I was of the view that 13A needed to be amended and Police powers and the subject of Land taken away from Provincial Councils in the national interest. Just imagine a Mervin Silva as Chief Minister in direct control of the police —even God won’t be able to help us; but having studied the amendment, I am now inclined to think that it may not be necessary to seek an amendment as the central Executive or the President controls both police powers and land.
I am only a student of such matters and I do hope some constitutional expert such as Jayampathy Wickremaratne, Rohan Edirisinha or Manohara de Silva would please clarify matters in the public interest.
I am in fact compelled to agree with Mr Godage at least in one or two examples that he has quoted. Imagine Devananda becoming the Chief minister of the North and he has in his hands full police powers and I just can just imagine what will be the plight of average Tamils there? Even without any such powers he and his men are simply playing hell there and if he becomes the CM with full powers as demanded by the Tamils what will be the plight of the Tamils living there. I can only foresee that there will be another mass exodus of Tamils to the south to escape the next round of tyranny. While we all agree that Tamils need substantial powers to manage their affairs in a reasonable manner but on the other hand the Tamils today are not the same Tamils that we saw in the fifties and sixties when we were school boys there. Tamils who live in Sri Lanka and .the Diaspora Tamils are a different kettle of fish. While we Tamils crave for certain administrative power on the other hand my genuine fear is that this power falling into the wrong hands and this wrong hands appear to be the majority today. I am certain then it will be worse than what Tamils underwent underwent under the Sinhala members of the armed forces during the last 40 years. It is a huge dilemma for us today and difficult to say which way to go.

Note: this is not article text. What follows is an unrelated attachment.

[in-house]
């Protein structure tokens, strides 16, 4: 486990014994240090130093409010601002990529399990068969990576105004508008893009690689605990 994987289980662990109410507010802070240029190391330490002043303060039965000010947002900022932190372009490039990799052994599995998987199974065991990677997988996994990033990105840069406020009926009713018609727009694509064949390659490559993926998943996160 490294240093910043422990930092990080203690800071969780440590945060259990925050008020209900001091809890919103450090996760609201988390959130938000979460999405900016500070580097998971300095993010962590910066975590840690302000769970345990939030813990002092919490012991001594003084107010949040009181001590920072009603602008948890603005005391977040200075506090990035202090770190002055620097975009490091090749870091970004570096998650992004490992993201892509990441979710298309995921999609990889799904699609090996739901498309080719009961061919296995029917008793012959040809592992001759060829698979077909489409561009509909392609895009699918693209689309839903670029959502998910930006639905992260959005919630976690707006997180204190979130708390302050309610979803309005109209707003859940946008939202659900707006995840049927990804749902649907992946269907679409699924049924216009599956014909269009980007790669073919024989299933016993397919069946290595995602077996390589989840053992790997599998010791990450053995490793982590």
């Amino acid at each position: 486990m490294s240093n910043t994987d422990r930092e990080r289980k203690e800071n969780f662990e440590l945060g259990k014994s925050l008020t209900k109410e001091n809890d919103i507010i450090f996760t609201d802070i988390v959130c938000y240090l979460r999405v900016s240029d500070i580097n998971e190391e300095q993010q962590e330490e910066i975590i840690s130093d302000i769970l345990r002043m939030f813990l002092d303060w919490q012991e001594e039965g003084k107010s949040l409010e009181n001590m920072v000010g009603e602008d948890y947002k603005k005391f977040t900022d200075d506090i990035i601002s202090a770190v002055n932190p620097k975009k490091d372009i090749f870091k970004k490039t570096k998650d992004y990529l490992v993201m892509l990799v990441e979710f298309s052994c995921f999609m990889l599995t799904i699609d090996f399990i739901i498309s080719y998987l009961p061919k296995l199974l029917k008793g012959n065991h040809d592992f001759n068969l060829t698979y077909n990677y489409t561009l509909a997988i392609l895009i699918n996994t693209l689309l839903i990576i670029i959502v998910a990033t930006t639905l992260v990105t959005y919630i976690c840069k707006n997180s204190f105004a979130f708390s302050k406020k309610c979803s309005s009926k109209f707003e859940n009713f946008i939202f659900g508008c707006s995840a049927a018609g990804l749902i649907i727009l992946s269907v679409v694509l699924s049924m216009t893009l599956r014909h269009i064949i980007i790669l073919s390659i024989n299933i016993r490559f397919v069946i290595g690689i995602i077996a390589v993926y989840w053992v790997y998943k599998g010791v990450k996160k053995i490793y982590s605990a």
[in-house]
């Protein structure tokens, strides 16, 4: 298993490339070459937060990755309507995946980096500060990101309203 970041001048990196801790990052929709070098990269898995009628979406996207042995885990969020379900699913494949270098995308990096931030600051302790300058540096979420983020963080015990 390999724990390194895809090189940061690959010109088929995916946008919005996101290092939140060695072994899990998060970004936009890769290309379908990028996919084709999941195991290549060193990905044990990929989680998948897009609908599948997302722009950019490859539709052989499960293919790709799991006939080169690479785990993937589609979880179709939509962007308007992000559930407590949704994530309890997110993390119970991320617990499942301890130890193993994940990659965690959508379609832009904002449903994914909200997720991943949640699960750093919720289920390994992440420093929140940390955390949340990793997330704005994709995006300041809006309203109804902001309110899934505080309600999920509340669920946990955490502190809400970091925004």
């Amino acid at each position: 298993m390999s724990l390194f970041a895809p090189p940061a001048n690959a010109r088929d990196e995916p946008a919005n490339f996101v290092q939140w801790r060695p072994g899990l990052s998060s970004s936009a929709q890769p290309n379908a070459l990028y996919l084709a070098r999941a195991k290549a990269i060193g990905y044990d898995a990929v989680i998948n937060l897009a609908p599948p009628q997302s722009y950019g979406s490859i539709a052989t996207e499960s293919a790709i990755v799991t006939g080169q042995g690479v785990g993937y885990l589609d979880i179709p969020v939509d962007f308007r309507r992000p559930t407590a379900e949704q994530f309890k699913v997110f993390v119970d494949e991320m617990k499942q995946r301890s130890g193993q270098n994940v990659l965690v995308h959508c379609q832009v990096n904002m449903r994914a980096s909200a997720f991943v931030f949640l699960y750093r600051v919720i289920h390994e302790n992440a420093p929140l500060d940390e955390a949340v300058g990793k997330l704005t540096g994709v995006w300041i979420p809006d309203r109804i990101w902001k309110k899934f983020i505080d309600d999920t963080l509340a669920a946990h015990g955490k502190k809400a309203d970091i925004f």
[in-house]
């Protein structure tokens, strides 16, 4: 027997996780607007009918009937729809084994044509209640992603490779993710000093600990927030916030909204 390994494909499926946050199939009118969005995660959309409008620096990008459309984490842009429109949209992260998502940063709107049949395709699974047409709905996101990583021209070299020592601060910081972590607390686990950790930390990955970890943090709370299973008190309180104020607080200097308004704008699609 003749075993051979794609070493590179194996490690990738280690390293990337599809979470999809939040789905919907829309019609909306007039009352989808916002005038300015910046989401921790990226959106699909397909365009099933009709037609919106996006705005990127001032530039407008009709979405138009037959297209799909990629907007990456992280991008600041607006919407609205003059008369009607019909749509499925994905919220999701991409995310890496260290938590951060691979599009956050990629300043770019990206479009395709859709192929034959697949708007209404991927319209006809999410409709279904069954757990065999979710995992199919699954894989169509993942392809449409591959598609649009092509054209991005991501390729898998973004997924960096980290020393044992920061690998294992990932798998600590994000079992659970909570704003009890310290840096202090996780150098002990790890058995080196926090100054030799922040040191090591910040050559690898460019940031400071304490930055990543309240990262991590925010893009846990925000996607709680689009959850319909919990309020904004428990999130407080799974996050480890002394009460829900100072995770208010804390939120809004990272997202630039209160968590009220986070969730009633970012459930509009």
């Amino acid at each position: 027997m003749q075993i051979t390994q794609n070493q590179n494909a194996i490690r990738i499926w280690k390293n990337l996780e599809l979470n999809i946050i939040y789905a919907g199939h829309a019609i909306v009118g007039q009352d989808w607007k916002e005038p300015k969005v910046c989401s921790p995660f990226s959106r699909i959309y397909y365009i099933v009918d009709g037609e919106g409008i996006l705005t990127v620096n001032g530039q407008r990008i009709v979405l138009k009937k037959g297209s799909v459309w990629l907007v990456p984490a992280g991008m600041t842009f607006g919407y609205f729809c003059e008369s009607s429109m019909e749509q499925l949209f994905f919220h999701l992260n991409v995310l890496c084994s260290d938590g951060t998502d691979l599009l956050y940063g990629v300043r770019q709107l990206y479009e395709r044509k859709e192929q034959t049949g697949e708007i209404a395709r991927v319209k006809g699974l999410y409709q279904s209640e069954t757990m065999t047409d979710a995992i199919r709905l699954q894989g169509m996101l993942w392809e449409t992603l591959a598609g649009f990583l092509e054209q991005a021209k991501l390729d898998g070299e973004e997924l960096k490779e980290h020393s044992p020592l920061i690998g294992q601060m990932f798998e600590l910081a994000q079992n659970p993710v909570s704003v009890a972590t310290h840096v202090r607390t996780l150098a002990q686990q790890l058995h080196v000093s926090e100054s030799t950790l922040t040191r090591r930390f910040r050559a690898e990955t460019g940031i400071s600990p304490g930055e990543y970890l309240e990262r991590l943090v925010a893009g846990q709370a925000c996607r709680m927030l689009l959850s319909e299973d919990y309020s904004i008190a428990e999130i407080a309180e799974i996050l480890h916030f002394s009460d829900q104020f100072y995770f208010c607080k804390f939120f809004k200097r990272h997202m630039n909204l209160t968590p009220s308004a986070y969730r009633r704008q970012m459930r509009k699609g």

Just imagine a Mervin Silva not as Chief Minister but as Prime Minister.
Velu Balendra is telling correct. Not PM, but as President.
So it is better to hand over the Srilanka Administration to Whites,UK or USA.